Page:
Are these few words–reduced from a scene in my book, Pieces of You, –enough to cause you to imagine the scene and discern the message imbedded in the story’s title, What if heaven is fun and fulfilling? Or would it benefit from more detail?

Blurred Photo of MarkThe news as usual is of carnage.

Disgusted, Mark turned to the mystifying peephole. His deceased mother, gloriously happy, was there teaching wide-eyed scholars, the scent of flowers and the notes of masters on the breeze. She took his father’s hand and faced Mark, saying, “We will help you teach them to love each other.”

Mature Long-distance Love Wins

Route from Geneva Switzerland to Detroit, MI

From Pieces of You:

“Dad, if you won’t share our home will you, at least, let us help you find someone to share yours?”

“Well, I have ample space but I don’t think I’d be a very good landlord.”

”Come on, Dad,” Claire said, “You know what we’re getting at. We wish you’d find a good woman. Would you let us help?”

“Now that’s a new dilemma. My children don’t think I can attract members of the opposite sex any more. It’s true I haven’t had a date in a few years but….”

“Because of your constant traveling, we think your best bet is an online dating service. Several of our friends swear by it.” As she said this, Claire gave her father-in-law a hug and a kiss on the cheek. Succumbing to her persuasive tactic, Mark agreed to look into it.

By the time Mark left for home the next day, a subscription to “SeniorFriendFinder” and a detailed profile already awaited his approval.

Just as I was about to give up on Internet matchmaker services, a message came from ‘Bluewatersailor: Good catch for a good woman.’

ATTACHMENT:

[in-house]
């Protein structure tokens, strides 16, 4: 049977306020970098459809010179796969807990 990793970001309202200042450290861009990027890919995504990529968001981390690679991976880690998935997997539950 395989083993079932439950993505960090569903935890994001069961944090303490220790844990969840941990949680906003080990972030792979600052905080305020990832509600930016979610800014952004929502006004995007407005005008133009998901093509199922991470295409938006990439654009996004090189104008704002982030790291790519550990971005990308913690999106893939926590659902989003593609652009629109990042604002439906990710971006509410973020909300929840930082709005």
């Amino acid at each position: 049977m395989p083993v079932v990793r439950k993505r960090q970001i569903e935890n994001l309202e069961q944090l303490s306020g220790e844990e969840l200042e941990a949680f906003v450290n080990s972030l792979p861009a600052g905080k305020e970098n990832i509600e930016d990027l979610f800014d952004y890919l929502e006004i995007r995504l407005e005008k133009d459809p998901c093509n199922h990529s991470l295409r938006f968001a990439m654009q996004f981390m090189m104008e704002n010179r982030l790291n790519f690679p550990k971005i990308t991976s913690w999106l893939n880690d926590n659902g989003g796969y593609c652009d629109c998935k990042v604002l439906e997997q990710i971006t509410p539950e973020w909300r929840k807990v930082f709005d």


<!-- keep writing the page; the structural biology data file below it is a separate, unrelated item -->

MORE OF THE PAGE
The basic information profiled a man two years older than me who had a multitude of interests. The only reason his profile was not a 100% match was the miles—actually an ocean—between us. I looked up the distance between his primary home in Geneva and mine in Detroit: 4,200 miles. But his first note added he had recently purchased a temporary home on the west side of Michigan. I wrote back.

The next evening he called. The voice on the other end projected an appealing calmness and confidence. We talked again within the week. In between, I got friendly little text messages. After the third phone conversation, we agreed to meet.

The first couple of hours together were fairly typical for a first date: sharing our best stories over dinner and drinks. An occasional slip of his mask made me wonder what I, too, might be revealing. His expressions assured me I was doing okay. The farewell kiss punctuated the end of our first date like an exclamation point ending a sentence that deserves special emphasis.

Nearly four months later an e-mail from Mark contained the captivating words: “Just wanted to remind you that I am in love with you.”

The Saturday before Thanksgiving his flight to Detroit was booked and he promised to call just before his plane lifted off.

That call never came.

Mark lay in a Swiss hospital thinking, “What’s happened to me and where am I?”

Zachri responded, “This will be hard for you to comprehend but it’s the truth: you are in a coma. I was summoned by Janine’s pleading.”

Author page: https://www.amazon.com/author/jelferdink

Pieces of You: Jewel’s Debut Album AND Joyce’s Debut Novel

Jewle’s debut album (1995) and Joyce’s debut novel (2012)

Please read the information on Amazon (from links above) and tell me if you find any  similarities (other than the price of her CD and my Kindle eBook).

Somalia Piracy in the News Again

I consider piracy to be deplorable, and yet I have to wonder why people, especially those with families dependent on them, choose such a dangerous lifestyle. Is it, for some at least, their level of despair over joblessness? I’m not alone in thinking of that possibility. One of the cures listed in the quotation below is ‘building livelihoods ashore.’

“Piracy is like an ancient disease that should be extinct in this modern world,” said Commodore Simon Ancona of the British Navy, who is currently deputy commander of Combined Maritime Forces. “The cure is difficult and requires the disruption of pirate actions, building law and order and livelihoods ashore, and making the merchant prey less vulnerable. Although there are signs of remission, I would judge the medicine will be required for some time to come.” from the August 28  NYTimes online: Piracy around Horn of Africa has plunged